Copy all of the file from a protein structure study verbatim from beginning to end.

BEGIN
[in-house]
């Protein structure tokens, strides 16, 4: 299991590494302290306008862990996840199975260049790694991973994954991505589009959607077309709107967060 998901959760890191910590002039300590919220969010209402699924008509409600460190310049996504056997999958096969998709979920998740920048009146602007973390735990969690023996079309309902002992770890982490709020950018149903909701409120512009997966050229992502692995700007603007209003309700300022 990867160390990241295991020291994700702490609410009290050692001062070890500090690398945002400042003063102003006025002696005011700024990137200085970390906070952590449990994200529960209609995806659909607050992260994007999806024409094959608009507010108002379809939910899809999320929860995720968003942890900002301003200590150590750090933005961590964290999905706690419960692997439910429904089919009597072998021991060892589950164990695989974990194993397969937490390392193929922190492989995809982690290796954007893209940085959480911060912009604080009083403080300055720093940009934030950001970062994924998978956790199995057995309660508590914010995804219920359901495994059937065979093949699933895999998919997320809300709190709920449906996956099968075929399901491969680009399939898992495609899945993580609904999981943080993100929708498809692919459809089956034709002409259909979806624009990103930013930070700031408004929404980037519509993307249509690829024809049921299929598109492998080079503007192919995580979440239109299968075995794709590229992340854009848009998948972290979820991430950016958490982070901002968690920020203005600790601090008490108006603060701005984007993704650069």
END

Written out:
[in-house]
């Protein structure tokens, strides 16, 4: 299991590494302290306008862990996840199975260049790694991973994954991505589009959607077309709107967060 998901959760890191910590002039300590919220969010209402699924008509409600460190310049996504056997999958096969998709979920998740920048009146602007973390735990969690023996079309309902002992770890982490709020950018149903909701409120512009997966050229992502692995700007603007209003309700300022 990867160390990241295991020291994700702490609410009290050692001062070890500090690398945002400042003063102003006025002696005011700024990137200085970390906070952590449990994200529960209609995806659909607050992260994007999806024409094959608009507010108002379809939910899809999320929860995720968003942890900002301003200590150590750090933005961590964290999905706690419960692997439910429904089919009597072998021991060892589950164990695989974990194993397969937490390392193929922190492989995809982690290796954007893209940085959480911060912009604080009083403080300055720093940009934030950001970062994924998978956790199995057995309660508590914010995804219920359901495994059937065979093949699933895999998919997320809300709190709920449906996956099968075929399901491969680009399939898992495609899945993580609904999981943080993100929708498809692919459809089956034709002409259909979806624009990103930013930070700031408004929404980037519509993307249509690829024809049921299929598109492998080079503007192919995580979440239109299968075995794709590229992340854009848009998948972290979820991430950016958490982070901002968690920020203005600790601090008490108006603060701005984007993704650069």